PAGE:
Journal of Biomolecular NMR

, Volume 45, Issue 1–2, pp 171–183 | Cite as

Mapping the dynamics of ligand reorganization via 13CH3 and 13CH2 relaxation dispersion at natural abundance

  • Jeffrey W. Peng
  • Brian D. Wilson
  • Andrew T. Namanja
Article

Abstract

Flexible ligands pose challenges to standard structure-activity studies since they frequently reorganize their conformations upon protein binding and catalysis. Here, we demonstrate the utility of side chain 13C relaxation dispersion measurements to identify and quantify the conformational dynamics that drive this reorganization. The dispersion measurements probe methylene 13CH2 and methyl 13CH3 groups; the latter are highly prevalent side chain moieties in known drugs. Combining these side chain studies with existing backbone dispersion studies enables a comprehensive investigation of μs–ms conformational dynamics related to binding and catalysis. We perform these measurements at natural 13C abundance, in congruence with common pharmaceutical research settings. We illustrate these methods through a study of the interaction of a phosphopeptide ligand with the peptidyl-prolyl isomerase, Pin1. The results illuminate the side-chain moieties that undergo conformational readjustments upon complex formation. In particular, we find evidence that multiple exchange processes influence the side chain dispersion profiles. Collectively, our studies illustrate how side-chain relaxation dispersion can shed light on ligand conformational transitions required for activity, and thereby suggest strategies for its optimization.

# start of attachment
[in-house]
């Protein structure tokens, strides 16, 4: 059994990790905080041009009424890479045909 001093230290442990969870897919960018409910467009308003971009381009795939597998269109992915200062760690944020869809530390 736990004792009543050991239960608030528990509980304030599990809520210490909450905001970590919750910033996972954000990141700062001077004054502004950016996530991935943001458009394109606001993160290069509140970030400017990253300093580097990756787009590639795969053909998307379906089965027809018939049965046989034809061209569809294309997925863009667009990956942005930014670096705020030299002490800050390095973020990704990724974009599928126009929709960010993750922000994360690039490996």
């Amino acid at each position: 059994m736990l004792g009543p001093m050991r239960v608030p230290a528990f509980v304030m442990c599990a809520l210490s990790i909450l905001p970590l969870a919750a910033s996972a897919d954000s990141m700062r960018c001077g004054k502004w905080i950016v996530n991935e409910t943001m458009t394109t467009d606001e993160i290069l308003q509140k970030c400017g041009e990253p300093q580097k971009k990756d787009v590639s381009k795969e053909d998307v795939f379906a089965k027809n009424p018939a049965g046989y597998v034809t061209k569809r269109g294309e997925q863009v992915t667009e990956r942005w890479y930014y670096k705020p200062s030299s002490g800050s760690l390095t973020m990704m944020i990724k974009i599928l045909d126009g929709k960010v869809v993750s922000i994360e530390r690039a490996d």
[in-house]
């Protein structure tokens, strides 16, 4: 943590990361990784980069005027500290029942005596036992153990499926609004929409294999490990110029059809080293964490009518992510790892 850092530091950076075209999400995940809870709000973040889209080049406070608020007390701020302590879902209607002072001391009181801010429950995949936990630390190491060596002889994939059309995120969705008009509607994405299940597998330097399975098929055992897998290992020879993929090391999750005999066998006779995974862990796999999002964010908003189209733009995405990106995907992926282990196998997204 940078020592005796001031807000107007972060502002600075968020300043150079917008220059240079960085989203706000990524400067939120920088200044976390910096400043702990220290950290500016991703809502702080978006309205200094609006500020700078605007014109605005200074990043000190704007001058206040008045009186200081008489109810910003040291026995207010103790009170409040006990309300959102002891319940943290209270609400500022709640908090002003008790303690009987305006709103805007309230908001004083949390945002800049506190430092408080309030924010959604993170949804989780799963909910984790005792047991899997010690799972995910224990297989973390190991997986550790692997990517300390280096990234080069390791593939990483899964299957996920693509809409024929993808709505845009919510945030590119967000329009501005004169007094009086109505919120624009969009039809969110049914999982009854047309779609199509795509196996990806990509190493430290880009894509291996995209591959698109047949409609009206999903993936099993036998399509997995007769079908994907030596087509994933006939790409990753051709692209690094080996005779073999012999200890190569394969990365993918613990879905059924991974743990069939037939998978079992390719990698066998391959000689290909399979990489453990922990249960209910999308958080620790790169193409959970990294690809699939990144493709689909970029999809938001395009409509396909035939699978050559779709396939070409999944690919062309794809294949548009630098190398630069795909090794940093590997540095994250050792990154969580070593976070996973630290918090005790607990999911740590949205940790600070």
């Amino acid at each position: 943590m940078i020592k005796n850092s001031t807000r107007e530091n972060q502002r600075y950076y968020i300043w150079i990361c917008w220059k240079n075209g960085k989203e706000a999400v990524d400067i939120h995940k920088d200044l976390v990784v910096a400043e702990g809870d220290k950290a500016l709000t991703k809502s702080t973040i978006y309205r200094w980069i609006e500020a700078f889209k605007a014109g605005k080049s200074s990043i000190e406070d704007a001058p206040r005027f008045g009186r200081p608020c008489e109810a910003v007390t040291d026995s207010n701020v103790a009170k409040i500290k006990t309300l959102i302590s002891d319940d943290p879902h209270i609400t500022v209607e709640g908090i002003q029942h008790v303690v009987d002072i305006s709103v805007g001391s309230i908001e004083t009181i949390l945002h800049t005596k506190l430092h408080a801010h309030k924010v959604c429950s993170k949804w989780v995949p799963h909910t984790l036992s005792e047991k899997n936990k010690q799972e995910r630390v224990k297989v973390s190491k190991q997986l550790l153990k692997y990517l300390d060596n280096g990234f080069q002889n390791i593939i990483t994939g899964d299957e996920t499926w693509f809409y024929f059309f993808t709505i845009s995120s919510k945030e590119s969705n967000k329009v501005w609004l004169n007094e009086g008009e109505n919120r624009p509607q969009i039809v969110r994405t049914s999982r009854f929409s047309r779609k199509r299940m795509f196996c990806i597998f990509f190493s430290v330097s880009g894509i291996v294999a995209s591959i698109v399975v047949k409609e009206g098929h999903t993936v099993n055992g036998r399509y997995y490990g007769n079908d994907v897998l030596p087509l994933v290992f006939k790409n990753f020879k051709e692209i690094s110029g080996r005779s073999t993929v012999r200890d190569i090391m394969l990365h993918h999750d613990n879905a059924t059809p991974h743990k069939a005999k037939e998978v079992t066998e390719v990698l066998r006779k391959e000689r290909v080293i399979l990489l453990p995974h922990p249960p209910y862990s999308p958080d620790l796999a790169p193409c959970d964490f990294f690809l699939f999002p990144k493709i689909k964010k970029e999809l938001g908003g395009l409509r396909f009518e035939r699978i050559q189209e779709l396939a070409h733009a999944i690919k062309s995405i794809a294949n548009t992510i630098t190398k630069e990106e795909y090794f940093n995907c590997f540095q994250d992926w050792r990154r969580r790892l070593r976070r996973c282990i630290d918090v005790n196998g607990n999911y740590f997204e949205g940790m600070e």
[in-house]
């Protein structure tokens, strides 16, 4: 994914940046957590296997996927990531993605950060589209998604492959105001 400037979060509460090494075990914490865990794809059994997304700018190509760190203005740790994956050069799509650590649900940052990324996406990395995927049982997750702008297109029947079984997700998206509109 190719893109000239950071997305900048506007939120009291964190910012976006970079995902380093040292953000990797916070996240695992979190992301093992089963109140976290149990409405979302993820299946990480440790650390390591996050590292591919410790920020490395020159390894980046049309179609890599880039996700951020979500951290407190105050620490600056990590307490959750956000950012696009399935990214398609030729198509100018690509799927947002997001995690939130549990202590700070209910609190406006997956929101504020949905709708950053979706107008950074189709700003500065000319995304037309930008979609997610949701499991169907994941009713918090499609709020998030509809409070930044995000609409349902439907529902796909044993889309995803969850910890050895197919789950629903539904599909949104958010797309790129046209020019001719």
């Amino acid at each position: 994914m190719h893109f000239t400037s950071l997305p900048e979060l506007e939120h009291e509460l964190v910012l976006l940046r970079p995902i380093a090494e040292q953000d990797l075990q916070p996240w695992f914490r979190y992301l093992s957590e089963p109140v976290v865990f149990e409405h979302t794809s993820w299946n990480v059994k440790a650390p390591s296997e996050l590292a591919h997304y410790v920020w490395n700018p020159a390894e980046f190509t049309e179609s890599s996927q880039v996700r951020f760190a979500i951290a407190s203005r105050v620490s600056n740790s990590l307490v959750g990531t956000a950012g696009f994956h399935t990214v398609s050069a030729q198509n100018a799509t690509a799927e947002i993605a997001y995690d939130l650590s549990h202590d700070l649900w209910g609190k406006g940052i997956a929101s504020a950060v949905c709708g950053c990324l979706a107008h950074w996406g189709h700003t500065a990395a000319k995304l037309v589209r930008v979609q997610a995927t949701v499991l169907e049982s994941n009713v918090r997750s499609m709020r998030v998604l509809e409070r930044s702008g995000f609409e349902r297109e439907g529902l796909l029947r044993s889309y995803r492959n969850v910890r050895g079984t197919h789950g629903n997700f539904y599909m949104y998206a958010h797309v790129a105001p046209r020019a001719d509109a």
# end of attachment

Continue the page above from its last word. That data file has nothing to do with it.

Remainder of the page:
Keywords

Dynamics Ligand Relaxation dispersion Side-chain Drug-design 

Notes

Acknowledgments

We gratefully acknowledge the National Institutes of Health (NIH-RO1GM083081) for support of this work. We thank Mr. John S. Zintsmaster, Ms. Kimberly A. Wilson, Ms. Bipasha Deb, and Mr. Brian J. McArdle for valuable discussions.

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Copyright information

© Springer Science+Business Media B.V. 2009

Authors and Affiliations

  • Jeffrey W. Peng
    • 1
  • Brian D. Wilson
    • 1
  • Andrew T. Namanja
    • 1
  1. 1.Department of Chemistry and BiochemistryUniversity of Notre DameNotre DameUSA

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